MIKE KELLEY: I was fortunate enough to work around a lot of really great leaders in this sport. I worked for Ray Evernham, I worked for Dale Sr., I worked for Jimmy Fennig, Jack Roush, and I won a Cup championship in ’04, and I kind of saw the recipe how to get people to believe and how to make it work. That’s what we needed.

We have — I’m not sitting here going to tell you that we’re going to go win California, but I do believe we will run at California. Ricky ran well there last year. I do believe there will be races if we finish and execute, we’ll be back in this room this year.

But we’ve had great meetings. We’ve changed up some of the way we do things in house. We’ve changed up our engineering staff. We changed up — we had a team meeting for the first time in a long time before the race. We are doing the things that I believe lay the foundation to get where you want to go.

We are taking every day serious. We show up at 6:30 in the morning like every other race team here. I’m not telling you anything you don’t see. We’re just seeing it with 40 people. It’s easier — sometimes that’s easier. If you try and turn a big ship and I’ve got to get permission to change this on a race car, I’ve got to go through a production staff and I’ve got to ask this guy to ask this guy to ask this guy.

It’s basically me, Ernie Cope, and our engineering group. We use a lot of racing thoughts and mentality. We have a relationship with Hendrick that helps.

But it’s a group of guys who literally sit across from each other at a table and say, we believe this is what it’s going to take. I’m willing, I told Ernie from day one. I told all the people at this table from day one, I’m willing to accept the responsibility if it doesn’t. You can put it all on me. You can put it on my shoulders. I’m willing to be the guy. I’m not ducking from it if it doesn’t work, but if you’ll let me try my way, I’m willing to take the responsibility of it.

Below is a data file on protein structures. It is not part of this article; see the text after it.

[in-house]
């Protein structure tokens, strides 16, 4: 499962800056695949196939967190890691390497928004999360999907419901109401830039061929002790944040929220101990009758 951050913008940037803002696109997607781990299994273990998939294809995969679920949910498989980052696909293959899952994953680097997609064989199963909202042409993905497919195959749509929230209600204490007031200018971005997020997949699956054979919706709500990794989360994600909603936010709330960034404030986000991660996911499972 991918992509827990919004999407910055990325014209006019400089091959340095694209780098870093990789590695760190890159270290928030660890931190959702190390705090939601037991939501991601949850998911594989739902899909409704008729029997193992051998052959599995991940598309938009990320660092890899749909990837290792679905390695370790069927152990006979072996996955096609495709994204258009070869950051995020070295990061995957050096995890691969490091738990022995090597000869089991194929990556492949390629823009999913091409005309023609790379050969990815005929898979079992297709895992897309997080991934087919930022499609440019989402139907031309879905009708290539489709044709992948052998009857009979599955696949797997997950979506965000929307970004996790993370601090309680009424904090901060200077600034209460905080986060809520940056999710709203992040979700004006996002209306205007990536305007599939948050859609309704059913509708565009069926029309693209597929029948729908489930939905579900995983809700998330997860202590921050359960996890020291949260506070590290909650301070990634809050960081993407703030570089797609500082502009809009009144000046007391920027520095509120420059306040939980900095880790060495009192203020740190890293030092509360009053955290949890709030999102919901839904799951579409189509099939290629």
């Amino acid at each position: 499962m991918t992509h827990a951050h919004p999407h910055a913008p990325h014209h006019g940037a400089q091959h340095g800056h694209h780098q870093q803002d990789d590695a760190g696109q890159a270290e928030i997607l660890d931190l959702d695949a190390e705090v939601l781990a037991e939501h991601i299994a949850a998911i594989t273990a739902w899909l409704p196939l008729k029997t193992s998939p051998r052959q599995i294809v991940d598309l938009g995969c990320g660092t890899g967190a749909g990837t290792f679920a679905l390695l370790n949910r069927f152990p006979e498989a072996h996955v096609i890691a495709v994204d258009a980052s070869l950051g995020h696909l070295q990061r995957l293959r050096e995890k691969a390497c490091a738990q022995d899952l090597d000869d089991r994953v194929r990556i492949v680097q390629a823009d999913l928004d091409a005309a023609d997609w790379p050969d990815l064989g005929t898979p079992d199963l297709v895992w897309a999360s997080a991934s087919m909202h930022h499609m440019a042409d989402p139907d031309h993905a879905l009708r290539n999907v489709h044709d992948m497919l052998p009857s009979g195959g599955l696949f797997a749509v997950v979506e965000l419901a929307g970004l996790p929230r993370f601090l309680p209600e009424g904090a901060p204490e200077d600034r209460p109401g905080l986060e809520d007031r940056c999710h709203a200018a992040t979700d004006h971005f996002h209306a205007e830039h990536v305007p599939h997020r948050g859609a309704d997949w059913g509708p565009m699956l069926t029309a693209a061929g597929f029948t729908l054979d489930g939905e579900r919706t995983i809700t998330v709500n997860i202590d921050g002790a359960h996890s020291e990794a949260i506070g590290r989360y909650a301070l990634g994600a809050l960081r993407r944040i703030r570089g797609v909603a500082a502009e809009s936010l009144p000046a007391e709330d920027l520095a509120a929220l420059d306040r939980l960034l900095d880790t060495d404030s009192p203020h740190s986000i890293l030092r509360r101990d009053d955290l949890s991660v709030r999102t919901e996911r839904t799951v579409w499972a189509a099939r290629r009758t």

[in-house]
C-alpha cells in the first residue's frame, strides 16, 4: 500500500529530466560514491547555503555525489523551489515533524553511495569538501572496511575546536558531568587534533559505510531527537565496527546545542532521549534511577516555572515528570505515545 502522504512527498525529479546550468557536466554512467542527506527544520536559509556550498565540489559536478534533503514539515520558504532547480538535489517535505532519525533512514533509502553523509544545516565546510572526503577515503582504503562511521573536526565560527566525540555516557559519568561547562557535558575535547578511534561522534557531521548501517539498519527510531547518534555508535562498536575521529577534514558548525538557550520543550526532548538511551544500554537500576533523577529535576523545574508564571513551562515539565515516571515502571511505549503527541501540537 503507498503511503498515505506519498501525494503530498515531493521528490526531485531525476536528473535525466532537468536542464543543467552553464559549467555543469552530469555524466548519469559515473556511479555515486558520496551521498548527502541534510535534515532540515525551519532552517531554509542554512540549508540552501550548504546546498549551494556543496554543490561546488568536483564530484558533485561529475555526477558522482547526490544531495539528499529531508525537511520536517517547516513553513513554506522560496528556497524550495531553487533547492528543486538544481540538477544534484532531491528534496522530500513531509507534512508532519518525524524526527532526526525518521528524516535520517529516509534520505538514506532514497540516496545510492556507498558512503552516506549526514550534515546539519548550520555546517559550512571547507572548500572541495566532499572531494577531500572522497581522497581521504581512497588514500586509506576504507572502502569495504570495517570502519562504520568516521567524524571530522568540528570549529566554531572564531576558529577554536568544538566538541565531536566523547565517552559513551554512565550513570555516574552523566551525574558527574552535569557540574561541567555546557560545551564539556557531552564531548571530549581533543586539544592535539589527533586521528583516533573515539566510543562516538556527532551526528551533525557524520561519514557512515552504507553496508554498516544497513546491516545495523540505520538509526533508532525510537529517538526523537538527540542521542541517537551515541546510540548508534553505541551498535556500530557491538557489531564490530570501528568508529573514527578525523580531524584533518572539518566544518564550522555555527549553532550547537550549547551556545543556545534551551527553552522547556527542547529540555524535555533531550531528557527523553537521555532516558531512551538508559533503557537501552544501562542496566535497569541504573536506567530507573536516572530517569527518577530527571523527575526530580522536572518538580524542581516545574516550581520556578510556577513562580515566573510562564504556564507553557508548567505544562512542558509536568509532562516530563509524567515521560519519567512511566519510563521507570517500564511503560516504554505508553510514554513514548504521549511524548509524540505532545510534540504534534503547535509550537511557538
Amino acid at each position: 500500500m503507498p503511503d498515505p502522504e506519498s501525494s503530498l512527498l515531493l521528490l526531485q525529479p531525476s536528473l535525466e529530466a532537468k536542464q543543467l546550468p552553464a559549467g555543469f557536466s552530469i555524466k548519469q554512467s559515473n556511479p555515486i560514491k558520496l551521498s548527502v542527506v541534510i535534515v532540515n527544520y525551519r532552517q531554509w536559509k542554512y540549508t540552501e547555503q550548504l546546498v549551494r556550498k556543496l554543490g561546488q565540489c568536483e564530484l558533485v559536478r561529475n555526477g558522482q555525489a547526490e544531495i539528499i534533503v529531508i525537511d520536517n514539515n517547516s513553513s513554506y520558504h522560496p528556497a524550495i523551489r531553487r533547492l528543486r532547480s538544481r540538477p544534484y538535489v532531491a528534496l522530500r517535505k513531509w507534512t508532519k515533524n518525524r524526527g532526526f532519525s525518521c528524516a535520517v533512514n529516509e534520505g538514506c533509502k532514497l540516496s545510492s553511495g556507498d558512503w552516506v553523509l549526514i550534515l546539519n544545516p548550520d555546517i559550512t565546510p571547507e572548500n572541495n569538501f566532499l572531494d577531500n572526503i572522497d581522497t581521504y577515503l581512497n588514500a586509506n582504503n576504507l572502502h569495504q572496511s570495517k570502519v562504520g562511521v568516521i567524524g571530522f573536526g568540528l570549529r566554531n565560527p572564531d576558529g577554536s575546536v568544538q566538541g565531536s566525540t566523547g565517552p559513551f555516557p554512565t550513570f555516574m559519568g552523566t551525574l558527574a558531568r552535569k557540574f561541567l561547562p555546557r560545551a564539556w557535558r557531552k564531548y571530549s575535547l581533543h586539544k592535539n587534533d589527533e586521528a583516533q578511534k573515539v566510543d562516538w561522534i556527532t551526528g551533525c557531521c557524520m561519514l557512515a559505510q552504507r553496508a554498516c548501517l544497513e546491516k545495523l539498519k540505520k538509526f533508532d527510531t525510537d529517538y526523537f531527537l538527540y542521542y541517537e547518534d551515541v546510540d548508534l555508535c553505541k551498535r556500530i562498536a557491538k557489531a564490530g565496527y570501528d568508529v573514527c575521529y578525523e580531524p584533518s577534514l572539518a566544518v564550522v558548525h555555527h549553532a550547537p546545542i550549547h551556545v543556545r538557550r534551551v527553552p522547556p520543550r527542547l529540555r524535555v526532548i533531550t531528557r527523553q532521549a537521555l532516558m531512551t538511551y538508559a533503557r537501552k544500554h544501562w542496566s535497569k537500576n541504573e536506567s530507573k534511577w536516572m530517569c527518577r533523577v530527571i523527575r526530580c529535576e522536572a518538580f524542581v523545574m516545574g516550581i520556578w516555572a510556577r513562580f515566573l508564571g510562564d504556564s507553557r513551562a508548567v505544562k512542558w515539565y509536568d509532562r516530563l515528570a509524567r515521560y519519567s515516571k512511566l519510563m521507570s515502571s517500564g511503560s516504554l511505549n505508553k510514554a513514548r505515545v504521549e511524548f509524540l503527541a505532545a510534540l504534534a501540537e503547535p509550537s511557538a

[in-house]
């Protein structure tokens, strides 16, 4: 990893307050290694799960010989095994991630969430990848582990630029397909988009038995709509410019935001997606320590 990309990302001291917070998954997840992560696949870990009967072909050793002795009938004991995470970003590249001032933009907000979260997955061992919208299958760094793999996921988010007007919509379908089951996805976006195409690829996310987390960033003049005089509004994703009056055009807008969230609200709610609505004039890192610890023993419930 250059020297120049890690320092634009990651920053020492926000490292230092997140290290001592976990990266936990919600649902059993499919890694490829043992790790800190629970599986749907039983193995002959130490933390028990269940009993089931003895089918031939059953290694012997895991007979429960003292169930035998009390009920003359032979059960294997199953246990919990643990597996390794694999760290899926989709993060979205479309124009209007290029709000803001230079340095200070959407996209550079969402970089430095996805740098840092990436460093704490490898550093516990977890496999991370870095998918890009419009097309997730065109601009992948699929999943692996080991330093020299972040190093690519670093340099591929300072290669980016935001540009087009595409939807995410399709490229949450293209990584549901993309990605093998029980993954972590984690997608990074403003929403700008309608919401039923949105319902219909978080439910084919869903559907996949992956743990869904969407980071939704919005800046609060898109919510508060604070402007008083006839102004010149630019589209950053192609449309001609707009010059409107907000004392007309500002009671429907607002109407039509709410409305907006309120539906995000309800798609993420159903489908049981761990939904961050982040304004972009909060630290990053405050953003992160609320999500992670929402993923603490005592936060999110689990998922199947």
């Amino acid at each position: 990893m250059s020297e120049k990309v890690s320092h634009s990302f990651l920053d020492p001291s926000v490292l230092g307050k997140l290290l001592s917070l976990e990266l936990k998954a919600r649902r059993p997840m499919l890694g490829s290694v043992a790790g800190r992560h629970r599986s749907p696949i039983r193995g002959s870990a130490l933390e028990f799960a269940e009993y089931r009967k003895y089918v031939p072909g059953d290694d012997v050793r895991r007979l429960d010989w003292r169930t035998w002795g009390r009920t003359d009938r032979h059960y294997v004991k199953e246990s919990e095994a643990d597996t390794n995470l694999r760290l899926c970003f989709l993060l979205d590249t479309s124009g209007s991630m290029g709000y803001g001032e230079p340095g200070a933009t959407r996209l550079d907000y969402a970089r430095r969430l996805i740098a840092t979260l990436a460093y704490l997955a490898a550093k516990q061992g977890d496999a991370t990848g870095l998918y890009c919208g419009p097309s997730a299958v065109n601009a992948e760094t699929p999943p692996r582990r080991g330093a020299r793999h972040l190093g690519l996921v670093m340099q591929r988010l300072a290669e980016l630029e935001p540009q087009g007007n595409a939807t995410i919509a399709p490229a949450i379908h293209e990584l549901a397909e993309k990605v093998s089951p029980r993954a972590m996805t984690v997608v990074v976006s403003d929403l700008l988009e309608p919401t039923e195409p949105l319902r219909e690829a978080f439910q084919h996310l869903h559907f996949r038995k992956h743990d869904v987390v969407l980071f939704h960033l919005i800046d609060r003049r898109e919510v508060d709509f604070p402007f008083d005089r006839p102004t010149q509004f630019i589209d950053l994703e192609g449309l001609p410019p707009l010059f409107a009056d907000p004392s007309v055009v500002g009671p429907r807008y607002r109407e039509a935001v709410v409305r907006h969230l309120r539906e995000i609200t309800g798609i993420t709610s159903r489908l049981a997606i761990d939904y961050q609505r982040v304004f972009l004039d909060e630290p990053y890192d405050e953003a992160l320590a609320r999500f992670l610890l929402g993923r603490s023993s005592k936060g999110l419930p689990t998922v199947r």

1. Jodi and Tad, you guys have been through a lot since jumping to this level in 2009, had only been to Victory Lane one other time. Jodi, you used the word “tenacious” earlier in this press conference. Eight years, almost nine years without a victory and all the struggles, was there ever a point that you guys look at each other and even consider the end of the road? Or was there always a belief that no, we’re where we need to be, and eventually it will break right for us?

JODI GESCHICKTER: I think everybody questions because we are always wondering if we’re on the right path, the path that is our path, our journey in life.

I think it would be a mistake not to ask that question, say, am I where I need to be. Sure we asked. We asked that.

We do the best we can. We try to make prudent decisions, financial, and surround ourselves with good people, people that support us and have the same goals and objectives.

And we listen a lot. We try to listen more than we talk and listen to people that value us and respect us and whose intellect we respect. That’s usually the direction we go.

We pray about it. We’re prayerful people. Not everybody is, but that’s my position.

TAD GESCHICKTER: I will say this, for a team our size, COVID was not good. We create product demand. Our sponsors didn’t have a demand problem, they had a supply problem.

They’re like, man, yeah, we can’t make enough toilet paper to put on the shelves, much less do promotions. There was a lot of back and forth and people wanting to change contracts, and it was a tough two years.

When it gets lean like that after 28, 29 years of doing it, yeah, you start wondering, are we going to be able to turn on the lights in a year.

Man, you just keep praying about it, you keep digging. You don’t give up. We get to the other side of it, the folks from Kroger stick behind us, Gordon sticks behind us, and everyone just keep believing. Sponsorships coming back with a vengeance. We are able to get Mike more of what he needs, and it all gets better.